Stop. Collaborate. And. Listen. : Collaborative Self-Compassion.

Collaborative Self-Compassion

When I tell patients that we are going to work on collaborative self-compassion, I invariably get the contemptuous look that precedes the logic that the self refers to one person, and by its very definition precludes teamwork.  Write this down.  Frame It.  Do an interpretive dance that burns it into your unconscious.  Nothing precludes teamwork.  Nothing.

Self-Compassion requires many types of collaboration.  Of course, you have heard me tell you about the kind of collaboration that involves creating a support network to ensure that you are able to develop, and maintain your core values and self-compassion practice.  Another type of collaboration requires you to think of someone you love unconditionally, so that you have an idea about the kind of compassion you should give yourself.

If you enjoyed these kinds of collaboration, this new type will blow your socks off.  If you are not wearing socks, put a pair on, and prepare to have them blown off!  Inside the confines of our mind, we all have several characters: different personalities that have specific problem solving roles. 

You have the administrator that you call on to handle your bills.  You have the extracurricular liaison that plans your get-togethers.  You have the warrior, who fights your battles.  You have the academic that handles intellectual matters.  You have the professional, who handles matters of business.  Lastly, you have the mother that ensures your heart is whole, healed, and protected.

Stop. Collaborate.  And. Listen.

We activate just one of these characters during simple times.  But, when we are suffering, one character will not suffice.  Instead, we need to STOP, and assess the situation.  We need to COLLABORATE, and ask that all these characters be present to make contributions.  Then, we need to LISTEN, and notice what our thoughts, bodies, and emotions are telling us that we need.  Only after these three actions have taken place can we hope to effectively respond to highly stressful or alarming situations.

Think about your experience.  Notice the character or characters that you summon the most.  We have a tendency to overly rely on a few characters, which means that we are asking them to guide our actions even when their skillsets do not match the obstacles we need to overcome.  For example, we become angry about bills, and summon the warrior, when the administrator would have been the best personality for the job.  The warrior chooses aggression instead of negotiation, and the credit card company decides to make us pay the highest penalty instead of waiving the fees.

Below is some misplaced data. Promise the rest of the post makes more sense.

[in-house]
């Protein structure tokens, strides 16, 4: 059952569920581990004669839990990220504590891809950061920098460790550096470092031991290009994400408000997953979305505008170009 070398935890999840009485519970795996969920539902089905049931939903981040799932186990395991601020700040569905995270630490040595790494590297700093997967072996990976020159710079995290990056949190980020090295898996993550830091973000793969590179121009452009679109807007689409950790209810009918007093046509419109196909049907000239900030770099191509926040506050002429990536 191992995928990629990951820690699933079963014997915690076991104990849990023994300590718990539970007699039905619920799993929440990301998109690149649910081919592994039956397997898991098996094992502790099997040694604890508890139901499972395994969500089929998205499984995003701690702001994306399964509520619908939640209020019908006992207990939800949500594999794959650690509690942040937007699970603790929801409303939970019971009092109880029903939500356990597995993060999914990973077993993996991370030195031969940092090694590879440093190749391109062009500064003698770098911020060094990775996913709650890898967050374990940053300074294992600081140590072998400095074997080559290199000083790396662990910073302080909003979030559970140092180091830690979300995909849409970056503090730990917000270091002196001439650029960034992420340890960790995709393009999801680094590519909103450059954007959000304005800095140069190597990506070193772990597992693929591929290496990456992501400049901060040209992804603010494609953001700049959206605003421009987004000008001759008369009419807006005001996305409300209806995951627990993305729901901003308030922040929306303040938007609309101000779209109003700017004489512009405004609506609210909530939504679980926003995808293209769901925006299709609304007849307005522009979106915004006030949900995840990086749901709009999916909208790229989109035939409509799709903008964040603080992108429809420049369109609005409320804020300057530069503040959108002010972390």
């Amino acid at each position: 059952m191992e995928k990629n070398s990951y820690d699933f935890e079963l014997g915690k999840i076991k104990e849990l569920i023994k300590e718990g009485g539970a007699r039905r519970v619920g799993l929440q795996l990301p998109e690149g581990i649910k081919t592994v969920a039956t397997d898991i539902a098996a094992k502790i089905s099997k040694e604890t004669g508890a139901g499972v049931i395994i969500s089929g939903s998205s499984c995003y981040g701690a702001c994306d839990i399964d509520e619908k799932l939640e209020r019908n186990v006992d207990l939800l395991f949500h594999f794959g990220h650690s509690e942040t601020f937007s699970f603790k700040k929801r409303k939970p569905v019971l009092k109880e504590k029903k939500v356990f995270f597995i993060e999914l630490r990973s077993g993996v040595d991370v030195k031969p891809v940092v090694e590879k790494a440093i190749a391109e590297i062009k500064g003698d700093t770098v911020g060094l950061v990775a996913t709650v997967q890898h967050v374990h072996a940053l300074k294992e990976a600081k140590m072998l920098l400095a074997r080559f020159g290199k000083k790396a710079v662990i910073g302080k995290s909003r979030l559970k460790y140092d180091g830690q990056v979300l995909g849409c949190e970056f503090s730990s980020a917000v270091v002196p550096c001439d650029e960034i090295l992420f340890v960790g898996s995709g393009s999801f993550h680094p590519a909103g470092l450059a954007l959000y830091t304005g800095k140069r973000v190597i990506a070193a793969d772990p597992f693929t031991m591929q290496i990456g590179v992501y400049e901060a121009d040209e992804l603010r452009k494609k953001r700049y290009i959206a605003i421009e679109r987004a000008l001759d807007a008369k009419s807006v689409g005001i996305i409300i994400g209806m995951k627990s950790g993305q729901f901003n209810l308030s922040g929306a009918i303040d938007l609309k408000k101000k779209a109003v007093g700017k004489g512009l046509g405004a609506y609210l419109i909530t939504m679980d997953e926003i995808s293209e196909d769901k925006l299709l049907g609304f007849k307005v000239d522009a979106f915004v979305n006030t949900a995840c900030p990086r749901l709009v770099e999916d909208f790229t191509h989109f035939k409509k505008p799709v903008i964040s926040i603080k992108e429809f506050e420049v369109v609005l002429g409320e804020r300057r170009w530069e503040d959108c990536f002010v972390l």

Similarly, we summon the administrator or liaison to deal with matters of the heart, when the mother might have been our best option.  This mistake especially hurts our significant others, family, and friends, who feel no more important than a to do list.  It is not just others that we hurt, when we summon the wrong personality.  We also have a tendency to injure ourselves.  For example, when difficult emotions come up, we activate the academic, thinking that we can avoid the invasiveness of painful feelings by talking about them from a distant and removed place. 

We all make these mistakes, gaffes that lead to suffering, sooner or later.  So, how do we solve this?  We have to Stop, Collaborate, and Listen.  Assemble your internal guides, and think about who would be the most qualified person to handle your current issue.   If the issue requires more than one of these characters, start with your physical or emotional experience (this will be the most accessible), then call on the planning committee.  If it is an emergency, and you have to act, the warrior will most likely get you out of there.  I know, I know.  You think the warrior is just there to fight, but you are wrong.  The warrior is there to keep you safe.  He only fights, when he has to.


Experiment with this process.  Imagine what these characters might look like. This should make this process easier and more enjoyable for you.  We tend to remember that which is unique and entertaining.  These qualities also inspire us to stay loyal and consistent to a set of behaviors.  I am sure you can relate.  When was the last time that you felt motivated to follow a dull and ordinary plan? 

Have some self-compassion, and make it interesting.  You deserve to live both an interesting and a happy life. Finally, practice, practice, practice.  If you do not practice this, it will probably not be available to you when you really need it.  Let’s be honest though.  It is fun.  You are fun.  You will probably want to practice it anyway.

365 Days of Self-Compassion.  Day 125.  In The Books.